The ability of Allentown’s administration to deal with blighted homes and slum landlords –as well as the limitations it faces -- will be discussed at a special public meeting that will be scheduled by City Council.
“We’ll paint a picture for you,” city managing director Francis Dougherty promised City Council Wednesday night.
“I’ll be happy to bring the team together to share the statistics, the pictorial history and the evidence. And any suggestions from the public or from the dais would be appreciated,” he added.
No date was set for the meeting, which was requested by city council member Jeanette Eichenwald.
Council president Julio Guridy agreed to the meeting, saying the full council probably will meet as a committee-of-the-whole.
The idea for a meeting was spurred by Ken Heffentrager of the Allentown Tenant Association, who suggested to council that the city should be shaming people into doing something about their blighted properties.
Heffentrager routinely stands before City Council to inform its members about specific blighted properties in Allentown -- including naming the people who own them -- and to criticize the administration for not taking more action against those he calls slumlords.
On Wednesday night, Heffentrager suggested the city call a meeting to discuss raising fines against slum landlords who refuse to maintain their properties.
“They’re making the rest of the city look like a dump,” said Heffentrager. “We know that other people are lazy. When they see a dump, they add to the dump.”
Heffentrager said one alley in the city literally was blocked with trash, including 15 mattresses.
He indicated the owner of a vacant property along that alley said he has spent a total of $10,000 to haul away trash that others put on it, three times in just two months.
Heffentrager also claimed city code enforcement personnel have allowed blighted buildings to be occupied even though they are unfit for human habitation.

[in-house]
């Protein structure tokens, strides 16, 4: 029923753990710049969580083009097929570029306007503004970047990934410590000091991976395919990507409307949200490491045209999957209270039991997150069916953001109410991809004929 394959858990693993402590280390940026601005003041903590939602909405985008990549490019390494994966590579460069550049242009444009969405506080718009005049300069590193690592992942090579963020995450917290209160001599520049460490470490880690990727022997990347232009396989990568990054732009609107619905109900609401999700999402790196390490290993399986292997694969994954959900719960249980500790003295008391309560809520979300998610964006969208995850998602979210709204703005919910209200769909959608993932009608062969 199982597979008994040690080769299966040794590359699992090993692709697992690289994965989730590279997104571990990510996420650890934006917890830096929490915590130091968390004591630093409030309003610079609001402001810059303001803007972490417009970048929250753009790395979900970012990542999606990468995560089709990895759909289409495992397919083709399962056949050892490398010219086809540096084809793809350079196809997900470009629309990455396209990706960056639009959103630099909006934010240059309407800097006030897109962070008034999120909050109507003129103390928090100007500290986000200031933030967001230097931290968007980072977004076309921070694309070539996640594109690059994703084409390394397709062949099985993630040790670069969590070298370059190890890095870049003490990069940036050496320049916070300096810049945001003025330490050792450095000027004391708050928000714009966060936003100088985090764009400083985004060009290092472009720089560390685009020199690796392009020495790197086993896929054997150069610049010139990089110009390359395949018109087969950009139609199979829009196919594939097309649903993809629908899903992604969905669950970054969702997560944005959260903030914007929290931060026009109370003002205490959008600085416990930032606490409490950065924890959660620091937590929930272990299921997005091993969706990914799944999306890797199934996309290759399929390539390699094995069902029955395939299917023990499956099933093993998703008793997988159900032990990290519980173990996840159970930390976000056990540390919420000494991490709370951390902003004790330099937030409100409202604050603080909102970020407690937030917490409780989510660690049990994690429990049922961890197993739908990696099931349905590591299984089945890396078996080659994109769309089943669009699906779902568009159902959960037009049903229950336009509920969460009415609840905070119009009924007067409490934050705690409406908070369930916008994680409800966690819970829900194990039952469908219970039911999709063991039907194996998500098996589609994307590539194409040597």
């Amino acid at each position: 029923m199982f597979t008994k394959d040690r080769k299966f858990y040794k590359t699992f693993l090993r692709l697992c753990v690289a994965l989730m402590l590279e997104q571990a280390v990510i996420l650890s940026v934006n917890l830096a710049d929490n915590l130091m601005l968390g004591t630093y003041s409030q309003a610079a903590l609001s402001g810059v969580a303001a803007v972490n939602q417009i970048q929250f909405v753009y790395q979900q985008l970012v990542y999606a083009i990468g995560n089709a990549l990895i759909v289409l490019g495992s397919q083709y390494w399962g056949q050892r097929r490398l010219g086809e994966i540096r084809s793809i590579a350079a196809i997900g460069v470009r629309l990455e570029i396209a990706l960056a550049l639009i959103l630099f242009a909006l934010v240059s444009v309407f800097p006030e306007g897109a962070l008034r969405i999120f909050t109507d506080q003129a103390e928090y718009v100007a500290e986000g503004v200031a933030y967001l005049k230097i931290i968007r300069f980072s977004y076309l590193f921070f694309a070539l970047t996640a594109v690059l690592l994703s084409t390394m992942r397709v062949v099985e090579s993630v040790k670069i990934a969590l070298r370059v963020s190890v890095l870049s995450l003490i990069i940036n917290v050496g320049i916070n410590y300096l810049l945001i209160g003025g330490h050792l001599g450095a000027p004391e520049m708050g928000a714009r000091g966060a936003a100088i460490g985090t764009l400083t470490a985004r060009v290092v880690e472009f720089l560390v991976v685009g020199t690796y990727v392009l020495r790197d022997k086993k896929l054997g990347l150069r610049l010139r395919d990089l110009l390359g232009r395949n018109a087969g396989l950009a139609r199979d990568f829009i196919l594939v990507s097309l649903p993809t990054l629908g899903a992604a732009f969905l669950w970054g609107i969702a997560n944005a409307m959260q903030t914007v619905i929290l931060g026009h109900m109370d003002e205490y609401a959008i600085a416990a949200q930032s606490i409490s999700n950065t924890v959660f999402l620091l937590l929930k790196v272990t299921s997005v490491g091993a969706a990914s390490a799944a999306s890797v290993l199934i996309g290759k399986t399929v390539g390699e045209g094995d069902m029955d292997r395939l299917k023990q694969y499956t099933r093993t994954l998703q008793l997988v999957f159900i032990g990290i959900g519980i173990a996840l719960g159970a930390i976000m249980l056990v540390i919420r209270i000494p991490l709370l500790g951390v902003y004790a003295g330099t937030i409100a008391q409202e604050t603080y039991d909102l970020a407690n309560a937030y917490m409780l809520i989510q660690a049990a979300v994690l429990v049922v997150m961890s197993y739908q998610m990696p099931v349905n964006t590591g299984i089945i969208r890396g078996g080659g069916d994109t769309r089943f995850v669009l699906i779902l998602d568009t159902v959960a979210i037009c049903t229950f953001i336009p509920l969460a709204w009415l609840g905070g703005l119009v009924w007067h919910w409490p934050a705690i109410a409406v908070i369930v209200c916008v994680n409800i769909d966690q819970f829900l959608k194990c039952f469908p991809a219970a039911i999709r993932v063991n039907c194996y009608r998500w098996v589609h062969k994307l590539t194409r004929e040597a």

When Heffentrager sat down, Eichenwald asked Dougherty: “Who in the city administration is responsible for these issues of code enforcement? Who is directly responsible?”
Dougherty said Heffentrager raised multiple issues and explained different city personnel are responsible for different issues.
“This is an untenable situation,” declared Eichenwald, who was the most receptive member of City Council to Heffentrager’s complaints. “Meeting after meeting after meeting … for people to have to live next door to these homes… just is deleterious to everyone that lives in the city.”
She suggested a public discussion should be held to learn about the problems that are causing delays in the city taking action on some of the properties. “It’s the same properties and new ones are being added.”
Dougherty readily agreed to arrange such a meeting, saying: “I’m not opposed to bringing the team together and providing a clearer picture to you.”
But he also passionately defended the work already being done by city enforcement personnel, from police to building inspectors.
He stressed all of them are working as hard as they can.
“They’re doing their jobs and they’re doing them well. Are we making progress? Yes. Are we making big strides right now? No, but at least we’re going in the right direction.”
“It would be one thing if we were ignoring these issues,” said Dougherty. “But you see the budget; you see the manpower that we put to these things. We don’t ignore these things.
“But I don’t have any magic solution to this. There’s no panacea that can solve all these problems. They’re systemic; they’ve been going on for years.
“The important thing is we have stopped the bleeding. We have passed legislation to help us do more. We’re fining people, we’re following up on codes, we’re improving our technology to better follow up on the violations.”
Dougherty said the solution is not as simple as hiring more enforcement personnel.
“It’s human behavior, which I cannot change overnight. And it’s not just landlords. I had tenants who are out of control dumping.”